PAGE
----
There are a number of different marks used specifically for Secessionist pieces. Some of the earlier pieces used the raised Minton mark combined with a Secessionist printed mark.

Other early pieces have a special Secessionist transfer stamp in an art nouveau style which was later discontinued in favour of a simpler Secessionist stamp.

The most common stamp is the curvilinear Minton Ltd pattern with or without Secessionist written underneath.

Some of the very first pieces of Secessionist, such as Solon’s original Peacock Vase, pre-date any Secessionist stamp and simply carry the Minton marks used for other ranges:

Other marks which appear are the Shape Numbers, Pattern Numbers, date marks and sometimes coloured marks which almost certainly refer to a particular decorator and the colour way used. On some pieces there are no marks at all.

Minton Secessionist Pattern No 46

Very often the pattern numbers on the base of Minton Secessionist items have no logic – for example pattern No 1 is used indiscriminately often for unusual designs. However some pattern numbers can be ascribed to certain designs, and Pattern No 46 is consistently used for what I call the ‘square leaf’ design. I believe this design originated with Archibald Knox’s designs for Liberty metalwork as it is a shape suited to metal production. The Secessionist designers – maybe Solon himself – used it extensively on two popular shapes – the small vases shape number 3543 and  another smaller vase which I illustrate. Both vases were produced in a number of different colour ways and both were good sellers.

The marks illustrated show the pattern number 46, the shape number 3548 and an 8 in a circle denoting 1908. Most Secessionist shape numbers are in the 3000 range, but many pieces are borrowed from other standard Minton ranges and do not have a Secessionist shape number.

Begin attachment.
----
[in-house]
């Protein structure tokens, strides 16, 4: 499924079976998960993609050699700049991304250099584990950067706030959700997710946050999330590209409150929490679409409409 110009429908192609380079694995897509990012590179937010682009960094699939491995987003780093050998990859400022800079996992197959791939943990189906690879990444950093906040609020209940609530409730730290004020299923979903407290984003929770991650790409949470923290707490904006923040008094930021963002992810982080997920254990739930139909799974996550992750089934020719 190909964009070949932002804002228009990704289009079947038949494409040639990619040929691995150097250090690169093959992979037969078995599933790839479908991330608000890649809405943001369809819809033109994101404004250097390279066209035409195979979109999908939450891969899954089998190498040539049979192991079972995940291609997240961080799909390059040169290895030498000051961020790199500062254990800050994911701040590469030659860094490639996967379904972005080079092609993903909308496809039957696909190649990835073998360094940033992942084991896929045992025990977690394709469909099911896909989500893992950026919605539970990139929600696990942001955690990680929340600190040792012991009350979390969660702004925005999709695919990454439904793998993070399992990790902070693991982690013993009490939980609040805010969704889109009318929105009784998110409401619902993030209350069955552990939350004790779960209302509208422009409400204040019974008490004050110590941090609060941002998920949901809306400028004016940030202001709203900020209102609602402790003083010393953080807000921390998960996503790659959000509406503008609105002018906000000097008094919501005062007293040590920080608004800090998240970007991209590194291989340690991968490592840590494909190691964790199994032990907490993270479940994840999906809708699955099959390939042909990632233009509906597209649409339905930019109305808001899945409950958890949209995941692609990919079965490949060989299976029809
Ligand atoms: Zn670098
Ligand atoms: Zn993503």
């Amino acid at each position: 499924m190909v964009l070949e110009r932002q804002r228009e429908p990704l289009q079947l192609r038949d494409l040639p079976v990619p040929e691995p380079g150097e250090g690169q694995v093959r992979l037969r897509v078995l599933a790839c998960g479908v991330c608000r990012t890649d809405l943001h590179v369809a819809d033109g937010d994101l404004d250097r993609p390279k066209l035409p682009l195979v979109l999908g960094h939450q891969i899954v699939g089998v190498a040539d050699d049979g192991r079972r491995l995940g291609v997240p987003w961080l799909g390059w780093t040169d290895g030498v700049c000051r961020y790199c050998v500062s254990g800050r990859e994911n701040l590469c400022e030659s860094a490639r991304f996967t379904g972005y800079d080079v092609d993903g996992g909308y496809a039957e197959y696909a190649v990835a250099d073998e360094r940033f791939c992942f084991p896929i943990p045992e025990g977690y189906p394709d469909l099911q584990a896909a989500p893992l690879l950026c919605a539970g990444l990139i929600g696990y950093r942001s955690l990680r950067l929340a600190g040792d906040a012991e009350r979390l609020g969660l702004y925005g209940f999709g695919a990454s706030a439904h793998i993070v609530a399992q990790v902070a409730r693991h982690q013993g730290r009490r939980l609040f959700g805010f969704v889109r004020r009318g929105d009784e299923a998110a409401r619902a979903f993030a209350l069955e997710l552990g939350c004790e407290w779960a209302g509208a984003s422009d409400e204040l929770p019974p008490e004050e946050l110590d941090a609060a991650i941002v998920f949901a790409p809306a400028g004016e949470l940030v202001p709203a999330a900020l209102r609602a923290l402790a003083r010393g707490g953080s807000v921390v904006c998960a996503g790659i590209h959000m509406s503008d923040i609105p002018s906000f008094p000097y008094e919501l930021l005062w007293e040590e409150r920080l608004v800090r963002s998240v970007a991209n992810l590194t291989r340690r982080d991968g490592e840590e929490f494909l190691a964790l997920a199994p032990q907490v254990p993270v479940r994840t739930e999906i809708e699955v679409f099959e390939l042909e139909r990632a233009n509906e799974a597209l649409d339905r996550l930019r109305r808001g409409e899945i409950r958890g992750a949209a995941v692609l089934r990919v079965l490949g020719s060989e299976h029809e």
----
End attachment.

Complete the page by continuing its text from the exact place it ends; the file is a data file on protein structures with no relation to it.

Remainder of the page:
Minton Secessionist Vase Pattern No 46 in green and yellow

Minton Secessionist Vase Pattern No 46 Shape 3543 in red and green

Minton Scessionist Vase with pattern No 46 design

Archibald Knox Tudric box with 'square leaf' pattern

Secessionist Marks showing pattern number, shape number and date for 1908

A Tale of Two Teapots

Minton Secessionist teapots are very rare. Few were made and many have suffered from use over the years. I bought the blue and white teapot on Ebay many years ago : the smaller one was in a local auction house and almost black with tannin staining from many years of use. My restorer left it in a special solution for the best part of a year which drew out the staining and returned to its pristine state.

The Secessionist range did not have a specially designed teapot, so these are both standard Minton shapes, one slightly larger than the other. The decorator would have taken them from the Minton moulding shop where the items were moulded, and both shapes also appear regularly with floral non-Secessionist decoration.

The larger teapot is dated 1902 and has the pattern mark No 5. Many years after buying it, I discovered the teacup, saucer and plate which are also marked with pattern No 5. The blue and white design is fairly unusual for Secessionist and is directly influenced by the Viennese work of architects like Otto Wagner who sometimes clad his buildings in blue and white patterns.

The plate and teacup follow a similar design but here the wavy lines are moulded rather than applied using a slip technique.

The smaller teapot is decorated with a variation of the ‘square leaf’ design which often appears in Secessionist pottery and which almost certainly derives from Archibald Knox’s metalwork for Liberty and Co.

The ‘square leaf’ pattern is usually given the pattern number 46 but in this case the pattern number is 1. It seems likely that pattern No 1 is used for experimental pieces or when the designer is not sure what number to use. In other words, there is no logic to Pattern No 1.